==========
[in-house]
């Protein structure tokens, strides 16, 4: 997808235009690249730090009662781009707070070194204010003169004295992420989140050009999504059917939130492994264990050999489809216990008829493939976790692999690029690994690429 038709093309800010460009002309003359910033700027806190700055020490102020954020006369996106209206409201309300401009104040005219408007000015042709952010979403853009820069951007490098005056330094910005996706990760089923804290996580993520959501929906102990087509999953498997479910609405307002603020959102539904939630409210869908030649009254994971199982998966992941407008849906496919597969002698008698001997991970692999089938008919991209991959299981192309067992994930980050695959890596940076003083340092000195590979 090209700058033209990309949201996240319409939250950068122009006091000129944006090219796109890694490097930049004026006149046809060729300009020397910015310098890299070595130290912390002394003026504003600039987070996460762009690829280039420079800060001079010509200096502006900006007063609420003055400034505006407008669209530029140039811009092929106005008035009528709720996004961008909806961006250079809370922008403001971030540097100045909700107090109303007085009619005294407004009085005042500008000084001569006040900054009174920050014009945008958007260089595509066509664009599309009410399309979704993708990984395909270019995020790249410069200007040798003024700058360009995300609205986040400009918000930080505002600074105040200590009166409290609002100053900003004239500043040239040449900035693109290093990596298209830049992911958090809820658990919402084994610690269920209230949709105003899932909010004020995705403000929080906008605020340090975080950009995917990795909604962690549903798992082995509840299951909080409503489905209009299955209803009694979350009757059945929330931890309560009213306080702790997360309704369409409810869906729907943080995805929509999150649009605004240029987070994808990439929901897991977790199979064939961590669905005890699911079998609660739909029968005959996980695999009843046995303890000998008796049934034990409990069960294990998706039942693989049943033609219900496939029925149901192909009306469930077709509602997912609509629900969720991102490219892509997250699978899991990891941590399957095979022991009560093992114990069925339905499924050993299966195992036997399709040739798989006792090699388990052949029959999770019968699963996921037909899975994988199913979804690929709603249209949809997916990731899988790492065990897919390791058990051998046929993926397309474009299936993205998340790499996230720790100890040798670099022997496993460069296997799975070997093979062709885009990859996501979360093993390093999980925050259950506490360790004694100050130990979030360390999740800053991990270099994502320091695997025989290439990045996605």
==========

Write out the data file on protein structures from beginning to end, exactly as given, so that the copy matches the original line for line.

[in-house]
């Protein structure tokens, strides 16, 4: 997808235009690249730090009662781009707070070194204010003169004295992420989140050009999504059917939130492994264990050999489809216990008829493939976790692999690029690994690429 038709093309800010460009002309003359910033700027806190700055020490102020954020006369996106209206409201309300401009104040005219408007000015042709952010979403853009820069951007490098005056330094910005996706990760089923804290996580993520959501929906102990087509999953498997479910609405307002603020959102539904939630409210869908030649009254994971199982998966992941407008849906496919597969002698008698001997991970692999089938008919991209991959299981192309067992994930980050695959890596940076003083340092000195590979 090209700058033209990309949201996240319409939250950068122009006091000129944006090219796109890694490097930049004026006149046809060729300009020397910015310098890299070595130290912390002394003026504003600039987070996460762009690829280039420079800060001079010509200096502006900006007063609420003055400034505006407008669209530029140039811009092929106005008035009528709720996004961008909806961006250079809370922008403001971030540097100045909700107090109303007085009619005294407004009085005042500008000084001569006040900054009174920050014009945008958007260089595509066509664009599309009410399309979704993708990984395909270019995020790249410069200007040798003024700058360009995300609205986040400009918000930080505002600074105040200590009166409290609002100053900003004239500043040239040449900035693109290093990596298209830049992911958090809820658990919402084994610690269920209230949709105003899932909010004020995705403000929080906008605020340090975080950009995917990795909604962690549903798992082995509840299951909080409503489905209009299955209803009694979350009757059945929330931890309560009213306080702790997360309704369409409810869906729907943080995805929509999150649009605004240029987070994808990439929901897991977790199979064939961590669905005890699911079998609660739909029968005959996980695999009843046995303890000998008796049934034990409990069960294990998706039942693989049943033609219900496939029925149901192909009306469930077709509602997912609509629900969720991102490219892509997250699978899991990891941590399957095979022991009560093992114990069925339905499924050993299966195992036997399709040739798989006792090699388990052949029959999770019968699963996921037909899975994988199913979804690929709603249209949809997916990731899988790492065990897919390791058990051998046929993926397309474009299936993205998340790499996230720790100890040798670099022997496993460069296997799975070997093979062709885009990859996501979360093993390093999980925050259950506490360790004694100050130990979030360390999740800053991990270099994502320091695997025989290439990045996605």